Message-ID: <199704191503.IAA02841@igc3>
From: "Curtis Price" <>
Date: Sat, 19 Apr 1997 09:42:56 +0000
Subject: (Fwd) Malawi govt pleads with strikers to return to work

Forwarded Message Follows:
Date: Fri, 18 Apr 1997 07:42:18 -0700
From: NewsHound <>

Subject: Malawi govt pleads with strikers to return to work

Malawi govt pleads with strikers to return to work

Reuter. 18 April, 1997

BLANTYRE, April 18 (Reuter) - The Malawi government pleaded with striking health workers on Friday to return to work after the country's main hospital in Blantyre was left able only to deal with emergency cases.

"We're trying our best to plead with them. We're not office workers who deal with papers. We deal with lives. We don't want to end up with unnecessary deaths which will be on our conscience for a long time,'' Chief of Health Services Winstone Sangala, told Reuters.

Health and ambulance services for at least eight hospitals in the country have been affected by the strike.

The Daily Times reported on Friday that 15 hospitalised pregnant women on Thursday marched on Malawi's parliament in Zomba, about 60 km (37 miles) north of Blantyre, to protest against the lack of health services.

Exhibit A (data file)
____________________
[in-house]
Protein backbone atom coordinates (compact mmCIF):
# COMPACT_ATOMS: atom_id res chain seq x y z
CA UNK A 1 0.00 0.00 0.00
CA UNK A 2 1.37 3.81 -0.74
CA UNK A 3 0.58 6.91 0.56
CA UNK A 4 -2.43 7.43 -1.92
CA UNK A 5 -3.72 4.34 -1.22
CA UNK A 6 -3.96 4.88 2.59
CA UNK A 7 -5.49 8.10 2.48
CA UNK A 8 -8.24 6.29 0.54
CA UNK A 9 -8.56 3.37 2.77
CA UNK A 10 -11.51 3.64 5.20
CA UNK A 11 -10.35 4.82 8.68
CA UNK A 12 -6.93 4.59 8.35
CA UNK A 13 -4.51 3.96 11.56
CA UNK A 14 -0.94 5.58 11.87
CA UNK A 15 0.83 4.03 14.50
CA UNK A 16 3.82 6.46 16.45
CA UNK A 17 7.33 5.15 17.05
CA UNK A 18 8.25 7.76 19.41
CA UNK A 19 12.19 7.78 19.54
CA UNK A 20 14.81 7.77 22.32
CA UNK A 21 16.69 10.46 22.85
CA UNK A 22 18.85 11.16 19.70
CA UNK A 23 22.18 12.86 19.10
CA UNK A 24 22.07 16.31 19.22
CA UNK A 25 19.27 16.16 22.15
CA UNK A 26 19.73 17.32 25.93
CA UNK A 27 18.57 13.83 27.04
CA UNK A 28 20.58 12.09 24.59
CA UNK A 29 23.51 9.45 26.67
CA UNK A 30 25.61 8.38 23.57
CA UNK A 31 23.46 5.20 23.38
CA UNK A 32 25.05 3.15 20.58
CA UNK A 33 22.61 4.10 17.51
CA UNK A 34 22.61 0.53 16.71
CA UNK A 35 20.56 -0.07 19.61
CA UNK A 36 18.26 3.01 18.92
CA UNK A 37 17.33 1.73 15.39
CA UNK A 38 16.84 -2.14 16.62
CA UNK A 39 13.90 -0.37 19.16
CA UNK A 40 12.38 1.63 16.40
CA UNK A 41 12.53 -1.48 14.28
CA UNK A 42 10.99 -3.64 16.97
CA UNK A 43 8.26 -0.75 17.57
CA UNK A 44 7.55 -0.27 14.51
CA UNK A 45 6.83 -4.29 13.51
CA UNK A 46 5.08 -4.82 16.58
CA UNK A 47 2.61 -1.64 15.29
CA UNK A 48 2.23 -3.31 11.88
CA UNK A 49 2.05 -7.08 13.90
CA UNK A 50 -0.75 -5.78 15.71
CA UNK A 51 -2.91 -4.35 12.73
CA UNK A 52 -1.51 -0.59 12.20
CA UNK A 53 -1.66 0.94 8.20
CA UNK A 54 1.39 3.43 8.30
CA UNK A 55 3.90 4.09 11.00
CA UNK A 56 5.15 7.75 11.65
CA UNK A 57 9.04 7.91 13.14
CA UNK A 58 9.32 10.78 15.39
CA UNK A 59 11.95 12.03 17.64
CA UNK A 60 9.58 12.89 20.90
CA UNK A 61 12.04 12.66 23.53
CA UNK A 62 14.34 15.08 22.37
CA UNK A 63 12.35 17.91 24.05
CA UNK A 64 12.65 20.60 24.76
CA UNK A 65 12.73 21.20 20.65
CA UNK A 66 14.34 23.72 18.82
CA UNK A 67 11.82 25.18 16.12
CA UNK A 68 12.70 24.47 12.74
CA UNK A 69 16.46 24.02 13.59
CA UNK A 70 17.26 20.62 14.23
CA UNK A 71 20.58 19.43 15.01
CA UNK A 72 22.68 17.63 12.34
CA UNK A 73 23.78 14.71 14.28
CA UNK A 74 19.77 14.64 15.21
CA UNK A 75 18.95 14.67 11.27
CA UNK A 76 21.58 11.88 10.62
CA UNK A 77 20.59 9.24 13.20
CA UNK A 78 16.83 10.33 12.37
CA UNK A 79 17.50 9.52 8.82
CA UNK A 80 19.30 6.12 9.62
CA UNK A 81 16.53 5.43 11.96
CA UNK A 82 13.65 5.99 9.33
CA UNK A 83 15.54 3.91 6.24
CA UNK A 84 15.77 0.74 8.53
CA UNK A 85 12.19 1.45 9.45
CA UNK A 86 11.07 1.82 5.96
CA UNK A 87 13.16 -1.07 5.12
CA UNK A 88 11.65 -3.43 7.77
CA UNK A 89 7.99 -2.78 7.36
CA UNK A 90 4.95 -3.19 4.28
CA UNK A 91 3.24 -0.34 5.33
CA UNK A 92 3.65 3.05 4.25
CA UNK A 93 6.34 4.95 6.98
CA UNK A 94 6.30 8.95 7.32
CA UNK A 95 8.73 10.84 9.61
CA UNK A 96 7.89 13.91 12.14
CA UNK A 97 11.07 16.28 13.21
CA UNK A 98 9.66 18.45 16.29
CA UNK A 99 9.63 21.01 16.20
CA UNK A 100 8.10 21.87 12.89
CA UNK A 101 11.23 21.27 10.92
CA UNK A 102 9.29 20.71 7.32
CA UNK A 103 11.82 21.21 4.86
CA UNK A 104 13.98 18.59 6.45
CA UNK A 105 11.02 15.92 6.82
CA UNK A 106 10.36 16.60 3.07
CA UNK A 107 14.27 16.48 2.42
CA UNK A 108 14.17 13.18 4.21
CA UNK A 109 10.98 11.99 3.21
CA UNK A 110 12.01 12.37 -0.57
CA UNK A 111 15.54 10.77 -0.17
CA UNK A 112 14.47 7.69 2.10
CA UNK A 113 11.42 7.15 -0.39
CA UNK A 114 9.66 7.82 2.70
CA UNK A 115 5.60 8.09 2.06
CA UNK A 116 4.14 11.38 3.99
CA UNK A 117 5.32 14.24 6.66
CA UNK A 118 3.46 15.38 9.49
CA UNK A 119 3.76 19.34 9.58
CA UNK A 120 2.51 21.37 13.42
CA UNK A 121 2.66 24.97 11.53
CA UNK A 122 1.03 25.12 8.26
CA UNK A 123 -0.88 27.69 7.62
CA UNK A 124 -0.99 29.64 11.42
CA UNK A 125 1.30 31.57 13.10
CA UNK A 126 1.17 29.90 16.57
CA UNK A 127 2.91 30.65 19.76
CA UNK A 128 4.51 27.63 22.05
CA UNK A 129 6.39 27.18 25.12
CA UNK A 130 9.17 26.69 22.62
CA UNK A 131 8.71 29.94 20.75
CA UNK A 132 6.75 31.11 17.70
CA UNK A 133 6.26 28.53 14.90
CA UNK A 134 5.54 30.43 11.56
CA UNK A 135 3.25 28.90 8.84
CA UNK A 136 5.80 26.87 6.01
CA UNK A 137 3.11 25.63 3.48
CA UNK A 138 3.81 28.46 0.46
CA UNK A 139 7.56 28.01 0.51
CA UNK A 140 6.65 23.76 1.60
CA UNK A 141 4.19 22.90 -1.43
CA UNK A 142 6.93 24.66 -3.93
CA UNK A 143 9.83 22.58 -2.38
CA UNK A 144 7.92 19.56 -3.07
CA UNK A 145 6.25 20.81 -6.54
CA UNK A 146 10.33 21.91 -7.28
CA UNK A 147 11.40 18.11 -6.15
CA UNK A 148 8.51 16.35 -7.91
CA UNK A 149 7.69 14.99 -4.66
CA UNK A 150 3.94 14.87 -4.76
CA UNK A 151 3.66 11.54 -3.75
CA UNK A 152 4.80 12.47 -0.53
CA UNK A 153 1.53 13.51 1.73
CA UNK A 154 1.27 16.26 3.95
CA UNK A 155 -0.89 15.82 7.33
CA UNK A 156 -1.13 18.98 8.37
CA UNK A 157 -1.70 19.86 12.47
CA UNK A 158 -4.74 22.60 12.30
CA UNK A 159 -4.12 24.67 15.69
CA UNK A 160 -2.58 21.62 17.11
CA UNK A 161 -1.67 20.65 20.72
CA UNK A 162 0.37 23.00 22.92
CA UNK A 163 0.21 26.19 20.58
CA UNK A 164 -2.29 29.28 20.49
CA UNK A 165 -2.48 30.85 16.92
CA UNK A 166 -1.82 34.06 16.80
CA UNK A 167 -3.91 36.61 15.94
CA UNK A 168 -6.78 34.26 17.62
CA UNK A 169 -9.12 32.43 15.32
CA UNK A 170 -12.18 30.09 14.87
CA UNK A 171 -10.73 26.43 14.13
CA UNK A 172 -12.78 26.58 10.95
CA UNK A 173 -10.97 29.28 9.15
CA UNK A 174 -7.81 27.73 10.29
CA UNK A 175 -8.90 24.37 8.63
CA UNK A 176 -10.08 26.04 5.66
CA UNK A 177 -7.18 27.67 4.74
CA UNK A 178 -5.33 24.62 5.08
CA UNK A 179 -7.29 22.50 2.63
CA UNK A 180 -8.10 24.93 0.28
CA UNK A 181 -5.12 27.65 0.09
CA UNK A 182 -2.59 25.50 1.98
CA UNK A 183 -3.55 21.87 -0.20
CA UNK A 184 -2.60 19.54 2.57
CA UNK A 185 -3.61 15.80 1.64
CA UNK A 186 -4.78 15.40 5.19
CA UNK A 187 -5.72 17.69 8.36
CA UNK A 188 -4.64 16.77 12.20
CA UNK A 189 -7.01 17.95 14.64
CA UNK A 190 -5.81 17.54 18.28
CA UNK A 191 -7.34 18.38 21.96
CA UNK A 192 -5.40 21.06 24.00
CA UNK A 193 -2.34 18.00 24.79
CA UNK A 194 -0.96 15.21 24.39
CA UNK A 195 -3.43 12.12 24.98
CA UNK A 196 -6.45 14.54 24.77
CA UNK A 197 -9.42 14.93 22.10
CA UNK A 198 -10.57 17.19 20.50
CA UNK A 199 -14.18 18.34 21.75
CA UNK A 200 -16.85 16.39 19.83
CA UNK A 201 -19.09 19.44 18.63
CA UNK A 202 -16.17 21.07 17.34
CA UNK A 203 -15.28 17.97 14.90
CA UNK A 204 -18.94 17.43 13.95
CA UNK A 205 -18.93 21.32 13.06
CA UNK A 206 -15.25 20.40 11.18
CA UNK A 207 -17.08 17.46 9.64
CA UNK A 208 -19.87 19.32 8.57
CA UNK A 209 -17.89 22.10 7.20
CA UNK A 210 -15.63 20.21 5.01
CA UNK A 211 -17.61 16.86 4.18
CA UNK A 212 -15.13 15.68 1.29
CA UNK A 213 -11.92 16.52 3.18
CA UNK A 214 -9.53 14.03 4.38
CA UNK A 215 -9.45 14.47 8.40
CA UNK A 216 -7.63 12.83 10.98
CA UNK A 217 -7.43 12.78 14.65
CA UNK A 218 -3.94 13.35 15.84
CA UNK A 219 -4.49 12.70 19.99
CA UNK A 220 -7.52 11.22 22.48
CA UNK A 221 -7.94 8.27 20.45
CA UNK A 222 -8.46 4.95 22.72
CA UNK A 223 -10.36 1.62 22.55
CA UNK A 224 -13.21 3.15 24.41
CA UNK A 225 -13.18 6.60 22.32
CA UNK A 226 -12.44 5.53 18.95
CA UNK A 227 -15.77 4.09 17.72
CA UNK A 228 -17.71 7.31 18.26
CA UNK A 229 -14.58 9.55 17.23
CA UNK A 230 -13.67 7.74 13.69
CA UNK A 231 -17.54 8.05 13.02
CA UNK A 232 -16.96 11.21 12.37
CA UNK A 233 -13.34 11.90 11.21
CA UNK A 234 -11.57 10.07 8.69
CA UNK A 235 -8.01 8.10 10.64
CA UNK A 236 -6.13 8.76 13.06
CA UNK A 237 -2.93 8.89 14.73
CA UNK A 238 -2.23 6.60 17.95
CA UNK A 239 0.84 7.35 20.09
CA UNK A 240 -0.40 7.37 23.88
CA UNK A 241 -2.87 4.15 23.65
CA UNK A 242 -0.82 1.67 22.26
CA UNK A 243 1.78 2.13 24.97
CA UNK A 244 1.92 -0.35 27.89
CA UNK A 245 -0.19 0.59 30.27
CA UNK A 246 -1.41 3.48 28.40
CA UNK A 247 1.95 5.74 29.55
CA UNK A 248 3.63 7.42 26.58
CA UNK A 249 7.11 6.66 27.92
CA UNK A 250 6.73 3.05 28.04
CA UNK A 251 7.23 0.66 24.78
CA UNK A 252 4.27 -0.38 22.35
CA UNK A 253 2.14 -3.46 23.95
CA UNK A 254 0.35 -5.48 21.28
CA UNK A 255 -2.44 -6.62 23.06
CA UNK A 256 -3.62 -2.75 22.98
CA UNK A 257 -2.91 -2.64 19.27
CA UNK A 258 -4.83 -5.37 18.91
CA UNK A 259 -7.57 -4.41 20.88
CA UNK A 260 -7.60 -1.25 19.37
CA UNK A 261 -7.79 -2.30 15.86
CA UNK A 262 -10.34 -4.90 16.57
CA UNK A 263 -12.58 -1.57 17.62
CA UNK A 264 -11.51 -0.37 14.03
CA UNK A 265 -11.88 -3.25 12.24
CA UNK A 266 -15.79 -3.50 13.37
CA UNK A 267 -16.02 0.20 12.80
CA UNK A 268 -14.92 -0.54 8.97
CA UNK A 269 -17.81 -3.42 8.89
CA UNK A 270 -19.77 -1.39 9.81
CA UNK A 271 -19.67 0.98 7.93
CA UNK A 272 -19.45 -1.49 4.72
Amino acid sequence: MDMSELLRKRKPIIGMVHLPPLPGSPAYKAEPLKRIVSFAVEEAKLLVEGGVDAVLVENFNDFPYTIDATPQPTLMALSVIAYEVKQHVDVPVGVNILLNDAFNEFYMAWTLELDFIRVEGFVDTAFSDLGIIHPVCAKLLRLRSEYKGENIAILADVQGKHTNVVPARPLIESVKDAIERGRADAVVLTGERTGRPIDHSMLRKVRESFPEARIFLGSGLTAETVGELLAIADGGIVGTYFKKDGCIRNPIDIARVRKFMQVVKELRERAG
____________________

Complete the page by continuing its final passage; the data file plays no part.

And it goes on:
The workers are taking part in a nation-wide strike, now in its second week, called by the Civil Servants' Trade Union (CSTU) to push for a 100 percent wage increase as recommended by an independent commission.

The government has however said it can only afford a 47 percent pay increase for its 100,000-strong workforce without upsetting the economy.

A doctor at Blantyre's Queen Elizabeth central hospital said many workers had stayed at home after they were apparently threatened.

The CSTU said earlier it had written to the government proposing mediation to end the strike, but there had been no response.

Malawi's economy is mainly agriculture based. It grew by over nine percent in 1996 and is forecast to grow another seven percent in 1997.

Reut07:20 04-18-97

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